An Essay in Three Parts
Part I: Imagination
I wonder what happened to the concepts of Imagination, Reality, and Responsibility.
I was born into the baby boomer generation.
We had our own imaginations, stimulated perhaps by our American innocence or arrogance. The belief that there was nothing we couldn’t do and whatever we did, it was the right thing.
We learned differently, later, that it wasn’t exactly true, but we had some moments.
I wonder where they’ve gone.
A President with the foresight to see the long term benefit of going to the Moon and back, followed by a President who couldn’t see beyond the jungles of Vietnam.
I was enthralled by the US Space program, and the competition with the Soviets.
It showed our imagination.
We had the Mercury project. 7 Astronauts brave enough to ride a low bid government built rocket into orbit.
Mercury, the messenger of the Gods.
Then came the Gemini project.
Two astronauts riding into orbit, brave enough to exit the craft while in orbit, tethered by a similar low bid government built cable.
And then the ultimate.
The god of light and truth.
Men brave enough to fly, in a compartment the size of a small car, 250,000 miles, over three days, to land in an even smaller vehicle, on the surface of the moon.
The Eagle has landed!
I can’t remember much of the things that happened yesterday, but I remember sitting there watching that grainy image of Armstrong descending the Lunar Lander.
53 Years ago.
Imagine, we did.
Then things went down hill.
We had the ‘Shuttle’ program.
Sounds like a bus for the elderly.
As spectacular as some of the missions were, and not to demean the courage of the men and women that flew those missions, where was the imagination?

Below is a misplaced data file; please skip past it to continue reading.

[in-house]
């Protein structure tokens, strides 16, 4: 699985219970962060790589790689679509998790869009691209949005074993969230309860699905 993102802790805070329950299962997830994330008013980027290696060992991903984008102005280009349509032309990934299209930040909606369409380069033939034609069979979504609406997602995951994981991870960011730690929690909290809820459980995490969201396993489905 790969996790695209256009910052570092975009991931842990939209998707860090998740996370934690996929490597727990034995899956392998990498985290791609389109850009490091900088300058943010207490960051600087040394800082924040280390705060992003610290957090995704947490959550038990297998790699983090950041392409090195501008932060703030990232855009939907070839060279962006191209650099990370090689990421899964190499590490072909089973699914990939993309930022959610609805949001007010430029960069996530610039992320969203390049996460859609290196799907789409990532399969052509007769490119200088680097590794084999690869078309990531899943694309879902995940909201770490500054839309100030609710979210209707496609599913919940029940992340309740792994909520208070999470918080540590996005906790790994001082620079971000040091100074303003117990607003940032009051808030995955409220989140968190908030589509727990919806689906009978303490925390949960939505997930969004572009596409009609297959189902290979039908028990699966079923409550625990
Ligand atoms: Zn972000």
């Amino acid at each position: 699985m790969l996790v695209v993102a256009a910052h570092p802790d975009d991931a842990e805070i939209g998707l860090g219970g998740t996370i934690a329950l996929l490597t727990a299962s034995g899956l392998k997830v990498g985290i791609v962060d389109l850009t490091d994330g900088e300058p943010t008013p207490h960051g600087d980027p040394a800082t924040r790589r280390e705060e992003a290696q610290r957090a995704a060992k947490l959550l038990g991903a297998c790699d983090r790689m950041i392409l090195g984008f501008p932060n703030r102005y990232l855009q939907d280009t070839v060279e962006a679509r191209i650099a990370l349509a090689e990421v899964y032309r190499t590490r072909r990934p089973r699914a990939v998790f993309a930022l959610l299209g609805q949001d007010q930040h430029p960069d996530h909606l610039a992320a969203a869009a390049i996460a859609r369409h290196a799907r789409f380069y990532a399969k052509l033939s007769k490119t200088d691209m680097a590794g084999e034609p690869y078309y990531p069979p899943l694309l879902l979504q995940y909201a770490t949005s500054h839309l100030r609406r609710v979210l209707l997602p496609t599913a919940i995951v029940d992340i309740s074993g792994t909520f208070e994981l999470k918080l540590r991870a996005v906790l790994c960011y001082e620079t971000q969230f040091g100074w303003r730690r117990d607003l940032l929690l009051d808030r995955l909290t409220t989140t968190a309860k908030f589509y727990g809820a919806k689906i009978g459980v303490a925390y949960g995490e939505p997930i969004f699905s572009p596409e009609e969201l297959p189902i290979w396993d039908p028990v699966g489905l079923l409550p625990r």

Now we don’t even have that.
We have to rely on the Russians, Chinese, or others to get to the Space Station.
We’ve lost our imagination.
I don’t know what to blame, but I do know that much of what I imagined came from reading books, playing in the woods, building model rockets, hanging outside with my friends looking up at the stars, exploring, wandering, talking, listening, learning, teaching, getting hurt, getting over it, being knocked down, getting back up.
We played baseball outside, not on high-definition monitors.
We played “Army” with pretty realistic looking guns, most of us didn’t become mass murderers.
While I am on that subject, most of the people I grew up with had guns.
Many of them got into arguments and fights with each other.
I got into a share of them.
I was not a big guy.
I often lost.
I had easy access to a host of weapons. Many that would be considered “Assault” weapons.
It NEVER occurred to me to take one, go to school, and shoot innocent people.
Nor did it occur to anyone else that I grew up with to do that.
Perhaps, it was because I learned early on I, and I alone, was responsible for my actions.
Not my circumstances.
Not my influences.
Not my parents.
Not my friends
Not anyone, but me.
Life is NOT FAIR (trademark comment by Margaret “Peg” Broadmeadow, the mother of Joseph, Peggy, Michael, Mary, and Catherine)
Get over it, or sign yourself into the asylum.